The Tibet Plateau's various complex topographies and landforms engender a distinctive climate. Beyond the general tendency of a cold, dry northwest and a warm, wet southeast can be found a wide variety of localized climates and distinct vertical climatic belts. The two sayings "different weather five kilometres apart" and "four seasons in one day" well describe this phenomenon. Daytime amd nighttime temperatures vary greatly, despite low average temperatures and low annual temperature differentials. Annual precipitation is 5,000 millimeters in the lower elevations in the southeast decreasing gradually to a mere 50 millimetres in the northwest.

Religion in Tibet
Tibet's unique culture, celebrated monasteries, and magnificent scenery make it charming and mysterious. Tibetans are nomads, or farmers raising barley, yak, and sheep. Different tribes wear dresses of distinctive style. In the seventh century, the king of Tubo, Songsten Gampo, married Wen Cheng, a Tang princess. The princess brought Chinese culture into Tibet. Religion is important in the life of Tibetans. The religion here is Lamaism, a sect of Buddhism that believes strongly in reincarnation and a torturous hell for sinners. Lamaism has many mystical elements. Lamaism is divided into two sects, the Yellow Hats and the Red Hats. Head of the Yellow Hats, the Dalai Lama, is believed to be the incarnation of God Chenrezi, and when each incarnation dies, his spirit takes on the body of another Tibetan child at birth. Another traditional Tibetan custom is giving Hada, a long silk scarf, as a token of esteem and good luck. Tibet has 50 monasteries open.

Lhasa, the capital of Tibet, is the political, economic, cultural, and communication and transportation center for the entire region. It has a recorded history of more than 1,300 years and is located on the northern hank in the middle reaches of the Lhasa River, a tributary of the Yarlungzangbo River. It is called the City of Sun because of its sufficient sunshine at an altitude of 3607 meters. The nearly-30,000-square-kilometer municipality is home to 400,000 people that includes Tibetans, Hans, Huis and other ethnic groups, with Tibetans accounting for 87 percent of the population.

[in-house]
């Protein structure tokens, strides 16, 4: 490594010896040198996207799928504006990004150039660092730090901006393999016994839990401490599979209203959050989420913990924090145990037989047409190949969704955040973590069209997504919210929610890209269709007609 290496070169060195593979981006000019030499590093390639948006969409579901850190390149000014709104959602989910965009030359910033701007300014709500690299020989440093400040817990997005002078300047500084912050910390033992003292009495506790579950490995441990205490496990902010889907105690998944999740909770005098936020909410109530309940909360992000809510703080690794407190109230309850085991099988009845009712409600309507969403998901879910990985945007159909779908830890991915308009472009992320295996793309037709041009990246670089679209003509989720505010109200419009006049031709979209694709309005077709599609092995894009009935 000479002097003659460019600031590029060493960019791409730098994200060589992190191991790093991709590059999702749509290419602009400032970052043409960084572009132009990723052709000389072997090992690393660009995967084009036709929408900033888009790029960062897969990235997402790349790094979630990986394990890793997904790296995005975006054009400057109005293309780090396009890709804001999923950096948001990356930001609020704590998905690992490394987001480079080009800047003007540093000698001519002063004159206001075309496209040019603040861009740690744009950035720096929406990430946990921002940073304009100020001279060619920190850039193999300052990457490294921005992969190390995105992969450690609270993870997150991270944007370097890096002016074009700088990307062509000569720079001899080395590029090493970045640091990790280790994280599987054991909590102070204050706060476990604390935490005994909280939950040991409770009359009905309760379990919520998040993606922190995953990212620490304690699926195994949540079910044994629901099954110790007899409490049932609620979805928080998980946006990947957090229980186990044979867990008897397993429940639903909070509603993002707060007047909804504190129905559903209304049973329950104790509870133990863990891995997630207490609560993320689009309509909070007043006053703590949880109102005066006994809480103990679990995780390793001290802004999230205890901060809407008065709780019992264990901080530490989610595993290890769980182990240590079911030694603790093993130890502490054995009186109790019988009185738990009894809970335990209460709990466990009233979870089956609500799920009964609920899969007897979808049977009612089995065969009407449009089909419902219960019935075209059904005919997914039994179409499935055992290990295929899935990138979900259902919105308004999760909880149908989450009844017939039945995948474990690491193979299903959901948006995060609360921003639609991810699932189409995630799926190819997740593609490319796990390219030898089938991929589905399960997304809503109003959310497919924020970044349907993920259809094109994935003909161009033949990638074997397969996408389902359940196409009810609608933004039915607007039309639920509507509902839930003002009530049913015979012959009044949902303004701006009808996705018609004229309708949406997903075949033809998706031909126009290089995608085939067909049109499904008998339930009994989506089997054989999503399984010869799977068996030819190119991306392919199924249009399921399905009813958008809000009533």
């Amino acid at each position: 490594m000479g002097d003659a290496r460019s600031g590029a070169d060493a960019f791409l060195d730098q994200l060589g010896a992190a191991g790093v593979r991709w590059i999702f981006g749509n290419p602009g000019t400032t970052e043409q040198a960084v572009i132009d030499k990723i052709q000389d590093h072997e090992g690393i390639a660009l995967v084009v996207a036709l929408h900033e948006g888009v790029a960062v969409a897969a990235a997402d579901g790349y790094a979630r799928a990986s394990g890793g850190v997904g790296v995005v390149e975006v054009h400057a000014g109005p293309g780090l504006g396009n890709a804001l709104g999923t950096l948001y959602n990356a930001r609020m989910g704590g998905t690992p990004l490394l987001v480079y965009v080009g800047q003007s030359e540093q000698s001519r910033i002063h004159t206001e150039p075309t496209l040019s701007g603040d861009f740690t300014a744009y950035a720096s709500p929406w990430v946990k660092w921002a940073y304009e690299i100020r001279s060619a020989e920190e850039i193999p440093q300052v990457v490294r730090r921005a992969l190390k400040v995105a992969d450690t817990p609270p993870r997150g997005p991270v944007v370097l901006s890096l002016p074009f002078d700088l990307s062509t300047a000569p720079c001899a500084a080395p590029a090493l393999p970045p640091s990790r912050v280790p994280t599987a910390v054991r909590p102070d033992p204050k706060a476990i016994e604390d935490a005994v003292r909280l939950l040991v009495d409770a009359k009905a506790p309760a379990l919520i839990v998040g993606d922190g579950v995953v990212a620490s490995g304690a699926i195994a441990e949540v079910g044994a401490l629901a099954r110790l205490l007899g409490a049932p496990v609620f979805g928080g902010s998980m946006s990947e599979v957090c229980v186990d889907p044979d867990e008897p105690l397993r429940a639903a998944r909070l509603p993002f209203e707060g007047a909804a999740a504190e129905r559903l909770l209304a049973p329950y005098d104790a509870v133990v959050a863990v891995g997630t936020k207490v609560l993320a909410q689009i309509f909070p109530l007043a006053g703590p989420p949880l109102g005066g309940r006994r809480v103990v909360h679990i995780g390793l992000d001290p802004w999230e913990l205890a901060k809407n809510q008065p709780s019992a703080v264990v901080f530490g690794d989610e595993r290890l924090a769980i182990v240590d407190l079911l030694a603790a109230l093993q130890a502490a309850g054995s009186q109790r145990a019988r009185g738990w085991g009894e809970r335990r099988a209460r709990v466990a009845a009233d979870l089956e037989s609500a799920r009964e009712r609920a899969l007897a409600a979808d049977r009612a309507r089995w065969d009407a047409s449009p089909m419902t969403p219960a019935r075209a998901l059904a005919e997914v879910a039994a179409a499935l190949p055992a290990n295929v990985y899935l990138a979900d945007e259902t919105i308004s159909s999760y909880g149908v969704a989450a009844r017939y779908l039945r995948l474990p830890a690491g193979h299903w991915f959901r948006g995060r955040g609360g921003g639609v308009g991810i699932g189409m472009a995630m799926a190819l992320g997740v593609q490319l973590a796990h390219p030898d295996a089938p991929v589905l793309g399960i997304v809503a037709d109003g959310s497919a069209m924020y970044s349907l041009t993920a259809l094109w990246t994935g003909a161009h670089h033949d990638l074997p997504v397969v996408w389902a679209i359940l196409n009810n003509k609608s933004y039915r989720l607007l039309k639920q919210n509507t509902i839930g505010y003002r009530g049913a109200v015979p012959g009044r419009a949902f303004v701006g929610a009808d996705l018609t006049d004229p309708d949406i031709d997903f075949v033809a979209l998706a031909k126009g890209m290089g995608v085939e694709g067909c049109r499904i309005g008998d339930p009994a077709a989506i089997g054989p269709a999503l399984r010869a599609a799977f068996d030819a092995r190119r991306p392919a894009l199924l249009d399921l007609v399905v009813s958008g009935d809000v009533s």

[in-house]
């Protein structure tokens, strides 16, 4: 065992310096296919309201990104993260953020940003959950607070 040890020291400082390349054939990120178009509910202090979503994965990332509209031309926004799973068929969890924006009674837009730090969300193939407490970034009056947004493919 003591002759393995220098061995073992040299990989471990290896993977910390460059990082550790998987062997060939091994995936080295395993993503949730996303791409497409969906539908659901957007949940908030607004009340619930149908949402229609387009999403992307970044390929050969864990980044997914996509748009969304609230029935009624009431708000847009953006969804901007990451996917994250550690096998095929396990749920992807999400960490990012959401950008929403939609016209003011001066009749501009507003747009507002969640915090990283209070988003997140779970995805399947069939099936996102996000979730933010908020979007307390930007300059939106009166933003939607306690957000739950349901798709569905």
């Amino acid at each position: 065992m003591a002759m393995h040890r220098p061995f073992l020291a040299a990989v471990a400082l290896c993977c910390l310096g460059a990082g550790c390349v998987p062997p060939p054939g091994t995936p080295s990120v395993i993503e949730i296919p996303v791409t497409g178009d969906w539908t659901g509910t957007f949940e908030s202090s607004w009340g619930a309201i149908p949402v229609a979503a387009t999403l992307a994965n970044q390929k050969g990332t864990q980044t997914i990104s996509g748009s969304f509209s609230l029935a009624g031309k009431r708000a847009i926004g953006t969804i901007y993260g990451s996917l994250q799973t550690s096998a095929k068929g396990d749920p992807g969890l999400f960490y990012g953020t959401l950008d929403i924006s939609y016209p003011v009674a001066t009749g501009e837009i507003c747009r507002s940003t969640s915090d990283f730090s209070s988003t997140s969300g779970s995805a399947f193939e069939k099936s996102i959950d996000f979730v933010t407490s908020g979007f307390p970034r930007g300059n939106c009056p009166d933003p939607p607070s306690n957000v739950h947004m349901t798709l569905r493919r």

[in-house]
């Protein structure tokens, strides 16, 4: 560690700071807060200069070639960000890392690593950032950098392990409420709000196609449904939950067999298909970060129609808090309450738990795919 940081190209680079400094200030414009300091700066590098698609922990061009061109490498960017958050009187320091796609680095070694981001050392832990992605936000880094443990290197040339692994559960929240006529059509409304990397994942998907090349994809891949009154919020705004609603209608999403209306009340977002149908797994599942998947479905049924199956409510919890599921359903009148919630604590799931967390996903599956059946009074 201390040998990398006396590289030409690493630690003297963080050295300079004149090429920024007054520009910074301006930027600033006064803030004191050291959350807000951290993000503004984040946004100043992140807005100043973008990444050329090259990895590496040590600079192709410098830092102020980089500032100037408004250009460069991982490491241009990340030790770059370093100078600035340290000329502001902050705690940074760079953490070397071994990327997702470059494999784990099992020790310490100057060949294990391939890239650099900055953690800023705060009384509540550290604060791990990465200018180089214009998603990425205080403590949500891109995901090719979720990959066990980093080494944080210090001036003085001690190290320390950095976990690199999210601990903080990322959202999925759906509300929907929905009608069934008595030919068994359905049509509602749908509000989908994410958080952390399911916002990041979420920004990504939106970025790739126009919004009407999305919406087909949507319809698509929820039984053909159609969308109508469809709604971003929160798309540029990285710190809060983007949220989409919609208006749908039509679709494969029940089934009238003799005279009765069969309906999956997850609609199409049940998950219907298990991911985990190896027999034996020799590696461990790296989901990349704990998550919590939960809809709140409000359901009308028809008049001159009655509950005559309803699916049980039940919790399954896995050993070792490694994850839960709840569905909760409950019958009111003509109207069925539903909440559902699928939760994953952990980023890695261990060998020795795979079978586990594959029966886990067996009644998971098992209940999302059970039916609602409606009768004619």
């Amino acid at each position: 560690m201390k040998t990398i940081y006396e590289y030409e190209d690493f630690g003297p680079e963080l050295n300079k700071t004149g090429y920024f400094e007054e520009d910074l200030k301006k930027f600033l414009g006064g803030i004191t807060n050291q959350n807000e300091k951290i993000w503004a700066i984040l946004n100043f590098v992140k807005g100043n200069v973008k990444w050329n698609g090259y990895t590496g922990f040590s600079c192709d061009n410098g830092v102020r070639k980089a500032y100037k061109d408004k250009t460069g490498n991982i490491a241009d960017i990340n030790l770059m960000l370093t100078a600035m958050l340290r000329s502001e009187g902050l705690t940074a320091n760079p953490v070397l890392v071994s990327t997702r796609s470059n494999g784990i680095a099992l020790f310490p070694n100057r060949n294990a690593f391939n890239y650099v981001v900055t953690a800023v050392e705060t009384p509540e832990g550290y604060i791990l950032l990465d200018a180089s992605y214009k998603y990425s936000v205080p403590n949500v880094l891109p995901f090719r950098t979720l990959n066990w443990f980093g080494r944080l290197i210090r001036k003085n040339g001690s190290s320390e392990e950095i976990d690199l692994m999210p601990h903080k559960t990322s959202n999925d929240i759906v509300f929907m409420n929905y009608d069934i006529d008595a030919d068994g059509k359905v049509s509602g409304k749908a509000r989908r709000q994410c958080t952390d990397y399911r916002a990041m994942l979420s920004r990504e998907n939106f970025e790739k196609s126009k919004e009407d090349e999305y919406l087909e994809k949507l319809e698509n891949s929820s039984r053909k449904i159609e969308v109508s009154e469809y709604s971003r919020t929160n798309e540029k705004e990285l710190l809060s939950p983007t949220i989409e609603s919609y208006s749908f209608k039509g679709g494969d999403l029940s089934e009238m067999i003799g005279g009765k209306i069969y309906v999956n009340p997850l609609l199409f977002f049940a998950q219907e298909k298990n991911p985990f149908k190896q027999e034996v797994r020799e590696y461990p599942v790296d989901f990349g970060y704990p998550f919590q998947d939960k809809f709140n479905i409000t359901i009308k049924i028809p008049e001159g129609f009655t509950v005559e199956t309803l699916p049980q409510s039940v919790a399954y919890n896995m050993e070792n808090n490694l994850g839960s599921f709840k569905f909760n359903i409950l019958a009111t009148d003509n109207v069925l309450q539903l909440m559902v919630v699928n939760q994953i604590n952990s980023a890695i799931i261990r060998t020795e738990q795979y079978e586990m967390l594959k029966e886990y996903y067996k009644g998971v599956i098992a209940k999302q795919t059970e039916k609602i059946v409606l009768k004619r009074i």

the Potala Palace
The Potala Palace perches on a lofty cliff, being 13-stories-high and containing 1000 rooms and 10,000 chapels and tombs of eight Dalai Lamas. It was built by Songsten Gampo and was the official residence of the Dalai Lama. From the 18th century, the palace was used only in the winter.

the Jokhang Temple
The Jokhang Temple, the most important Buddhist temple in Tibet, is in the heart of Lhasa. Princess Wen Cheng brought with her the seated statue of the child Sakyamuni. The Tibetans believe that the statue was made by Buddha himself. Here every year the Great Prayer Festival is held, when the temple is full of worshippers.

The Sera Monastery was built in 1419 and is one of the four major monasteries in Tibet. It contains 18 sandalwood arhats and four Heavenly Kings that were gifts from the Ming emperor. The Drepung Monastery, another one of the four major monasteries, was built in 1416. It has a white conch and a gildes Buddha. Norbulingka Park, once the summer residence of the Dalai Lama, is set in a 100-acre garden and has 370 rooms.

Yak-Hair Tents
Xigaze, a city 225 km west of Lhasa has the Tashilhunpo Monastery and is a very important religious city. It was founded in 1447 and was the home of the Panchen Lamas, the reincarnations of the Buddha of Eternal Light. The tenth Panchen Lama died here in 1989. Zhangmu is a place on the Tibet side of the Nepal border. Here, visitors are surrounded by a pastoral and forest setting and can live in yak-hair tents.